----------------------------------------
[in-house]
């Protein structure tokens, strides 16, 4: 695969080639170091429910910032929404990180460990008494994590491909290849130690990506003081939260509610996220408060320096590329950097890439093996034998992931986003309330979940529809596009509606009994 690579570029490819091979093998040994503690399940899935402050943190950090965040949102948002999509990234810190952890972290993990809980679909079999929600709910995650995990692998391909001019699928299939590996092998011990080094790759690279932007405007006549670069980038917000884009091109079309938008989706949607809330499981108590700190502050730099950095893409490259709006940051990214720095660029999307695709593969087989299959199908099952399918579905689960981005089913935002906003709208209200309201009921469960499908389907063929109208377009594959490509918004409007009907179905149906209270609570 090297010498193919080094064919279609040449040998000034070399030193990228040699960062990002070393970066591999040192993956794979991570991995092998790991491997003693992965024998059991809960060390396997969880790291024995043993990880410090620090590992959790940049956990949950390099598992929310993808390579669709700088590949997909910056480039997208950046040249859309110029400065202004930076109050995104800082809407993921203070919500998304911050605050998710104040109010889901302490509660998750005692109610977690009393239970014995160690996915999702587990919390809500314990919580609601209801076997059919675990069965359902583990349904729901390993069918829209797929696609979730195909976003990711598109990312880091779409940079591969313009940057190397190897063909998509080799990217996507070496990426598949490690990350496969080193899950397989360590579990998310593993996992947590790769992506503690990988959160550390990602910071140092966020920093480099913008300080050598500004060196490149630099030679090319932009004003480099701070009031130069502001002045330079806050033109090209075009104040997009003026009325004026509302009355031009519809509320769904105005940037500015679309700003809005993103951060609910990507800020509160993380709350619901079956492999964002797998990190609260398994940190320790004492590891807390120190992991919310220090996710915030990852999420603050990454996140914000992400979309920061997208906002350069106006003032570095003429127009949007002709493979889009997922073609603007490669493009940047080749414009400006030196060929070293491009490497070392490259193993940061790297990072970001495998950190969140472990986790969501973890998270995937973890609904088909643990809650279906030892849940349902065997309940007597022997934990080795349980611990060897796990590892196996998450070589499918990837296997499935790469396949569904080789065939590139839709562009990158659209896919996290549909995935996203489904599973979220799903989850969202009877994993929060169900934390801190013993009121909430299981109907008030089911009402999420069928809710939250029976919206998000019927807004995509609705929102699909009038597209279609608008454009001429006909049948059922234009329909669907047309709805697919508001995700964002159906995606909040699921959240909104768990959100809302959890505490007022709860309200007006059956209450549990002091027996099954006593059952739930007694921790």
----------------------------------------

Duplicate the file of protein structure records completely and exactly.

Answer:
[in-house]
């Protein structure tokens, strides 16, 4: 695969080639170091429910910032929404990180460990008494994590491909290849130690990506003081939260509610996220408060320096590329950097890439093996034998992931986003309330979940529809596009509606009994 690579570029490819091979093998040994503690399940899935402050943190950090965040949102948002999509990234810190952890972290993990809980679909079999929600709910995650995990692998391909001019699928299939590996092998011990080094790759690279932007405007006549670069980038917000884009091109079309938008989706949607809330499981108590700190502050730099950095893409490259709006940051990214720095660029999307695709593969087989299959199908099952399918579905689960981005089913935002906003709208209200309201009921469960499908389907063929109208377009594959490509918004409007009907179905149906209270609570 090297010498193919080094064919279609040449040998000034070399030193990228040699960062990002070393970066591999040192993956794979991570991995092998790991491997003693992965024998059991809960060390396997969880790291024995043993990880410090620090590992959790940049956990949950390099598992929310993808390579669709700088590949997909910056480039997208950046040249859309110029400065202004930076109050995104800082809407993921203070919500998304911050605050998710104040109010889901302490509660998750005692109610977690009393239970014995160690996915999702587990919390809500314990919580609601209801076997059919675990069965359902583990349904729901390993069918829209797929696609979730195909976003990711598109990312880091779409940079591969313009940057190397190897063909998509080799990217996507070496990426598949490690990350496969080193899950397989360590579990998310593993996992947590790769992506503690990988959160550390990602910071140092966020920093480099913008300080050598500004060196490149630099030679090319932009004003480099701070009031130069502001002045330079806050033109090209075009104040997009003026009325004026509302009355031009519809509320769904105005940037500015679309700003809005993103951060609910990507800020509160993380709350619901079956492999964002797998990190609260398994940190320790004492590891807390120190992991919310220090996710915030990852999420603050990454996140914000992400979309920061997208906002350069106006003032570095003429127009949007002709493979889009997922073609603007490669493009940047080749414009400006030196060929070293491009490497070392490259193993940061790297990072970001495998950190969140472990986790969501973890998270995937973890609904088909643990809650279906030892849940349902065997309940007597022997934990080795349980611990060897796990590892196996998450070589499918990837296997499935790469396949569904080789065939590139839709562009990158659209896919996290549909995935996203489904599973979220799903989850969202009877994993929060169900934390801190013993009121909430299981109907008030089911009402999420069928809710939250029976919206998000019927807004995509609705929102699909009038597209279609608008454009001429006909049948059922234009329909669907047309709805697919508001995700964002159906995606909040699921959240909104768990959100809302959890505490007022709860309200007006059956209450549990002091027996099954006593059952739930007694921790």